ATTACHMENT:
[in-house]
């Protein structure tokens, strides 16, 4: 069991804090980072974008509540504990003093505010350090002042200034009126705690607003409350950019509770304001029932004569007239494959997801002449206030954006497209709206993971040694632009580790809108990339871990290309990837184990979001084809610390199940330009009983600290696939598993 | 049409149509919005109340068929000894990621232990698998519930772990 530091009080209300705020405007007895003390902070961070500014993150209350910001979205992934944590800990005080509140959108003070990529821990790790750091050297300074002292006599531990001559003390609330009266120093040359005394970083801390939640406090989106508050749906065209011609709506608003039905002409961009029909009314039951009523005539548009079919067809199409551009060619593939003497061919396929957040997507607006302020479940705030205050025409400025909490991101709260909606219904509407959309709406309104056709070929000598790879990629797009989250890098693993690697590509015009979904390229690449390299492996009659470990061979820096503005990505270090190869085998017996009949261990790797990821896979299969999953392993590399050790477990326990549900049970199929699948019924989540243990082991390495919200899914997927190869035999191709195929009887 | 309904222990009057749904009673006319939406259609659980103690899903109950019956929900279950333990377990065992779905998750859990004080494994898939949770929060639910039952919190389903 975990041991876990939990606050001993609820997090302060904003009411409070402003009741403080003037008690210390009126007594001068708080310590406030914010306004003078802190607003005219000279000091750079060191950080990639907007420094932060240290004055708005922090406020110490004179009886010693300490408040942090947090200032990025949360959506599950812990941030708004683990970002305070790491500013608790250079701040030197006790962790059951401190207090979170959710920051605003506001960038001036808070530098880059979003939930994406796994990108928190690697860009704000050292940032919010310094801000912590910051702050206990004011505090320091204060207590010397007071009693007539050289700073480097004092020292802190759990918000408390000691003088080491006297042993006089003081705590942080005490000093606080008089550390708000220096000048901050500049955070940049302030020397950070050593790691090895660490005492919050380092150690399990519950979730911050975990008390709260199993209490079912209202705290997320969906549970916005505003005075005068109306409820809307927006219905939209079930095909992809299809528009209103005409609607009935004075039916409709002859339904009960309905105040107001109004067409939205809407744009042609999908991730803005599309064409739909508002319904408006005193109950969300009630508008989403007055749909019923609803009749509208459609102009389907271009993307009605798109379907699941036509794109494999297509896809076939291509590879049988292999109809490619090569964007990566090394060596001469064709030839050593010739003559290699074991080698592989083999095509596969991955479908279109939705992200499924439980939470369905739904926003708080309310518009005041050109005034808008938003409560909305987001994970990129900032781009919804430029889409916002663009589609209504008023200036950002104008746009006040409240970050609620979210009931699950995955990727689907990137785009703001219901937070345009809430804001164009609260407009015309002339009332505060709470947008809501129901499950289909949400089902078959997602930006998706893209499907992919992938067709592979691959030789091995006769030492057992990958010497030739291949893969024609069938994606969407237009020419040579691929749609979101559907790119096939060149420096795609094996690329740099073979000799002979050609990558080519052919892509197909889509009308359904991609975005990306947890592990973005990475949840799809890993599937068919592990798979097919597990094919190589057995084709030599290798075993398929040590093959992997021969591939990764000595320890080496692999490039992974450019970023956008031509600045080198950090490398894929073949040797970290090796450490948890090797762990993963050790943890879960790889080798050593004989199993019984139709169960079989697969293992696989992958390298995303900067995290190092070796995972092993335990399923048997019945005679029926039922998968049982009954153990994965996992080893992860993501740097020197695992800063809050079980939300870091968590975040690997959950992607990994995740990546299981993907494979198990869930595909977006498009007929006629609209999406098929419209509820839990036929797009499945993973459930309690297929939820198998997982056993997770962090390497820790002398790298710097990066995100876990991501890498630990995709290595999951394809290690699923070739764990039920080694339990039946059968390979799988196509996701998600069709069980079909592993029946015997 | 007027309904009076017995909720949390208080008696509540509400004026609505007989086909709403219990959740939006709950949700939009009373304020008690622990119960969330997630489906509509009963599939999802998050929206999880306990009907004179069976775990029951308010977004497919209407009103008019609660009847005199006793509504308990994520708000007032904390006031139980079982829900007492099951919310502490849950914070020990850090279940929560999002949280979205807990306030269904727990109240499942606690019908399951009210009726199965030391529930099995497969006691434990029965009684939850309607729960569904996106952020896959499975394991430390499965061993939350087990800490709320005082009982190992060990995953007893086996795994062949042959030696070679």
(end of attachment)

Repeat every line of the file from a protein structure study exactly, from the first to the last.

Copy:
[in-house]
């Protein structure tokens, strides 16, 4: 069991804090980072974008509540504990003093505010350090002042200034009126705690607003409350950019509770304001029932004569007239494959997801002449206030954006497209709206993971040694632009580790809108990339871990290309990837184990979001084809610390199940330009009983600290696939598993 | 049409149509919005109340068929000894990621232990698998519930772990 530091009080209300705020405007007895003390902070961070500014993150209350910001979205992934944590800990005080509140959108003070990529821990790790750091050297300074002292006599531990001559003390609330009266120093040359005394970083801390939640406090989106508050749906065209011609709506608003039905002409961009029909009314039951009523005539548009079919067809199409551009060619593939003497061919396929957040997507607006302020479940705030205050025409400025909490991101709260909606219904509407959309709406309104056709070929000598790879990629797009989250890098693993690697590509015009979904390229690449390299492996009659470990061979820096503005990505270090190869085998017996009949261990790797990821896979299969999953392993590399050790477990326990549900049970199929699948019924989540243990082991390495919200899914997927190869035999191709195929009887 | 309904222990009057749904009673006319939406259609659980103690899903109950019956929900279950333990377990065992779905998750859990004080494994898939949770929060639910039952919190389903 975990041991876990939990606050001993609820997090302060904003009411409070402003009741403080003037008690210390009126007594001068708080310590406030914010306004003078802190607003005219000279000091750079060191950080990639907007420094932060240290004055708005922090406020110490004179009886010693300490408040942090947090200032990025949360959506599950812990941030708004683990970002305070790491500013608790250079701040030197006790962790059951401190207090979170959710920051605003506001960038001036808070530098880059979003939930994406796994990108928190690697860009704000050292940032919010310094801000912590910051702050206990004011505090320091204060207590010397007071009693007539050289700073480097004092020292802190759990918000408390000691003088080491006297042993006089003081705590942080005490000093606080008089550390708000220096000048901050500049955070940049302030020397950070050593790691090895660490005492919050380092150690399990519950979730911050975990008390709260199993209490079912209202705290997320969906549970916005505003005075005068109306409820809307927006219905939209079930095909992809299809528009209103005409609607009935004075039916409709002859339904009960309905105040107001109004067409939205809407744009042609999908991730803005599309064409739909508002319904408006005193109950969300009630508008989403007055749909019923609803009749509208459609102009389907271009993307009605798109379907699941036509794109494999297509896809076939291509590879049988292999109809490619090569964007990566090394060596001469064709030839050593010739003559290699074991080698592989083999095509596969991955479908279109939705992200499924439980939470369905739904926003708080309310518009005041050109005034808008938003409560909305987001994970990129900032781009919804430029889409916002663009589609209504008023200036950002104008746009006040409240970050609620979210009931699950995955990727689907990137785009703001219901937070345009809430804001164009609260407009015309002339009332505060709470947008809501129901499950289909949400089902078959997602930006998706893209499907992919992938067709592979691959030789091995006769030492057992990958010497030739291949893969024609069938994606969407237009020419040579691929749609979101559907790119096939060149420096795609094996690329740099073979000799002979050609990558080519052919892509197909889509009308359904991609975005990306947890592990973005990475949840799809890993599937068919592990798979097919597990094919190589057995084709030599290798075993398929040590093959992997021969591939990764000595320890080496692999490039992974450019970023956008031509600045080198950090490398894929073949040797970290090796450490948890090797762990993963050790943890879960790889080798050593004989199993019984139709169960079989697969293992696989992958390298995303900067995290190092070796995972092993335990399923048997019945005679029926039922998968049982009954153990994965996992080893992860993501740097020197695992800063809050079980939300870091968590975040690997959950992607990994995740990546299981993907494979198990869930595909977006498009007929006629609209999406098929419209509820839990036929797009499945993973459930309690297929939820198998997982056993997770962090390497820790002398790298710097990066995100876990991501890498630990995709290595999951394809290690699923070739764990039920080694339990039946059968390979799988196509996701998600069709069980079909592993029946015997 | 007027309904009076017995909720949390208080008696509540509400004026609505007989086909709403219990959740939006709950949700939009009373304020008690622990119960969330997630489906509509009963599939999802998050929206999880306990009907004179069976775990029951308010977004497919209407009103008019609660009847005199006793509504308990994520708000007032904390006031139980079982829900007492099951919310502490849950914070020990850090279940929560999002949280979205807990306030269904727990109240499942606690019908399951009210009726199965030391529930099995497969006691434990029965009684939850309607729960569904996106952020896959499975394991430390499965061993939350087990800490709320005082009982190992060990995953007893086996795994062949042959030696070679």